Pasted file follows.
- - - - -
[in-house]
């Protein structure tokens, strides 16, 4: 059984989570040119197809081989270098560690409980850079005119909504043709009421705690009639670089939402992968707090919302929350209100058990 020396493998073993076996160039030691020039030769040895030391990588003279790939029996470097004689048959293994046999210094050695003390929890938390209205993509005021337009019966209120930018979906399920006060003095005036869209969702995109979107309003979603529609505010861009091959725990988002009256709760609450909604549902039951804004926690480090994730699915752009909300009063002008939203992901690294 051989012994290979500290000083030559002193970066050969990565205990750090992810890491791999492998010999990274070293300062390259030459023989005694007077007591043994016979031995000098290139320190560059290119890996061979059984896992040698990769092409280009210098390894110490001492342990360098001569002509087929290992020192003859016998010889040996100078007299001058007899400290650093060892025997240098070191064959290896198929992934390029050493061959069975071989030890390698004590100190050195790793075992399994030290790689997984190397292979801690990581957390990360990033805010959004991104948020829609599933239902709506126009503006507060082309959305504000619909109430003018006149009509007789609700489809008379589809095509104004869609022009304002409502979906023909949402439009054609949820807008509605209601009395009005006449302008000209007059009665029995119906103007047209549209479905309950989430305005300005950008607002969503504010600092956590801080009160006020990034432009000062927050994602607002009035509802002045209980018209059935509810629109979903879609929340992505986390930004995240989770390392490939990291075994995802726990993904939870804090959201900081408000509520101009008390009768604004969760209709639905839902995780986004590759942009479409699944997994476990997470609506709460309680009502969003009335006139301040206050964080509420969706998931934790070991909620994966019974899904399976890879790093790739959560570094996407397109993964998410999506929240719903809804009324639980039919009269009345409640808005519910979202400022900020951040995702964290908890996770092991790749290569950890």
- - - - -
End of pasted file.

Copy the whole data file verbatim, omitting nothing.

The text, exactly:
[in-house]
């Protein structure tokens, strides 16, 4: 059984989570040119197809081989270098560690409980850079005119909504043709009421705690009639670089939402992968707090919302929350209100058990 020396493998073993076996160039030691020039030769040895030391990588003279790939029996470097004689048959293994046999210094050695003390929890938390209205993509005021337009019966209120930018979906399920006060003095005036869209969702995109979107309003979603529609505010861009091959725990988002009256709760609450909604549902039951804004926690480090994730699915752009909300009063002008939203992901690294 051989012994290979500290000083030559002193970066050969990565205990750090992810890491791999492998010999990274070293300062390259030459023989005694007077007591043994016979031995000098290139320190560059290119890996061979059984896992040698990769092409280009210098390894110490001492342990360098001569002509087929290992020192003859016998010889040996100078007299001058007899400290650093060892025997240098070191064959290896198929992934390029050493061959069975071989030890390698004590100190050195790793075992399994030290790689997984190397292979801690990581957390990360990033805010959004991104948020829609599933239902709506126009503006507060082309959305504000619909109430003018006149009509007789609700489809008379589809095509104004869609022009304002409502979906023909949402439009054609949820807008509605209601009395009005006449302008000209007059009665029995119906103007047209549209479905309950989430305005300005950008607002969503504010600092956590801080009160006020990034432009000062927050994602607002009035509802002045209980018209059935509810629109979903879609929340992505986390930004995240989770390392490939990291075994995802726990993904939870804090959201900081408000509520101009008390009768604004969760209709639905839902995780986004590759942009479409699944997994476990997470609506709460309680009502969003009335006139301040206050964080509420969706998931934790070991909620994966019974899904399976890879790093790739959560570094996407397109993964998410999506929240719903809804009324639980039919009269009345409640808005519910979202400022900020951040995702964290908890996770092991790749290569950890």